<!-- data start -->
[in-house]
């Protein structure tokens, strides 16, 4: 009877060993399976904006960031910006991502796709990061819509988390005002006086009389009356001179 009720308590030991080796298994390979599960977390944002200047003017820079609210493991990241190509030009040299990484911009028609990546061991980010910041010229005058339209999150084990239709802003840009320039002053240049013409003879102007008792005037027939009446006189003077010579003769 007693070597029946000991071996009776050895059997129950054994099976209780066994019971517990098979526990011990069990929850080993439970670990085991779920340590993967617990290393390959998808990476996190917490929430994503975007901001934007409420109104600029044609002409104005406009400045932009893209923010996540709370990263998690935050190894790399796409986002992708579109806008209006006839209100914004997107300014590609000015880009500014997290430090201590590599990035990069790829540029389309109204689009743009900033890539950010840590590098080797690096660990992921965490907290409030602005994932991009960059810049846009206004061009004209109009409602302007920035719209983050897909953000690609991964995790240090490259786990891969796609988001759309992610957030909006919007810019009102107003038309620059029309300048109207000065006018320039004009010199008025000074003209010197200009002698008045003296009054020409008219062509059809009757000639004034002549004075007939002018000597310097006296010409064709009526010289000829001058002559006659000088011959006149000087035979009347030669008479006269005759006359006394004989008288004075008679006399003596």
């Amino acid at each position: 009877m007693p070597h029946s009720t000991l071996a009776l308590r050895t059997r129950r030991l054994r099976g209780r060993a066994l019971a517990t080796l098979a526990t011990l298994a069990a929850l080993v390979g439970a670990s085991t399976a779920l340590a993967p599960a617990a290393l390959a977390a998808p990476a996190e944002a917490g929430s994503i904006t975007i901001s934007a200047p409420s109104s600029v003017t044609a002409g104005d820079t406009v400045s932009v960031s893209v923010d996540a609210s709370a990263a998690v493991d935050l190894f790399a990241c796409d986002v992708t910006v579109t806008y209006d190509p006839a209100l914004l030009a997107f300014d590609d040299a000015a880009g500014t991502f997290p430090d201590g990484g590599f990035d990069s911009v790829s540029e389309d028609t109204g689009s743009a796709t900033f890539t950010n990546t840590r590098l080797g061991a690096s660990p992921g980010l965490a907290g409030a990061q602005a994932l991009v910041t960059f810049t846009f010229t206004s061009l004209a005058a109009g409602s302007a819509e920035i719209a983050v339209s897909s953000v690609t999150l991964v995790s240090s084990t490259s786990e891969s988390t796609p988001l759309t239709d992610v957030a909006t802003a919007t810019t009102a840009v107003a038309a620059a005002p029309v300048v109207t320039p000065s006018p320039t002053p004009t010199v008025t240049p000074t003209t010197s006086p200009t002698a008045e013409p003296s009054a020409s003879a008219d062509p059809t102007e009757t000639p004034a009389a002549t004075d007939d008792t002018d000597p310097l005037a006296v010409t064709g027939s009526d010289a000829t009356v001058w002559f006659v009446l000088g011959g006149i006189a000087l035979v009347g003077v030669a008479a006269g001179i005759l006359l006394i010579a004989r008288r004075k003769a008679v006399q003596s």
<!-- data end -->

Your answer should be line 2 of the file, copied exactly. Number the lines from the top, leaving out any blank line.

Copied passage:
């Protein structure tokens, strides 16, 4: 009877060993399976904006960031910006991502796709990061819509988390005002006086009389009356001179 009720308590030991080796298994390979599960977390944002200047003017820079609210493991990241190509030009040299990484911009028609990546061991980010910041010229005058339209999150084990239709802003840009320039002053240049013409003879102007008792005037027939009446006189003077010579003769 007693070597029946000991071996009776050895059997129950054994099976209780066994019971517990098979526990011990069990929850080993439970670990085991779920340590993967617990290393390959998808990476996190917490929430994503975007901001934007409420109104600029044609002409104005406009400045932009893209923010996540709370990263998690935050190894790399796409986002992708579109806008209006006839209100914004997107300014590609000015880009500014997290430090201590590599990035990069790829540029389309109204689009743009900033890539950010840590590098080797690096660990992921965490907290409030602005994932991009960059810049846009206004061009004209109009409602302007920035719209983050897909953000690609991964995790240090490259786990891969796609988001759309992610957030909006919007810019009102107003038309620059029309300048109207000065006018320039004009010199008025000074003209010197200009002698008045003296009054020409008219062509059809009757000639004034002549004075007939002018000597310097006296010409064709009526010289000829001058002559006659000088011959006149000087035979009347030669008479006269005759006359006394004989008288004075008679006399003596």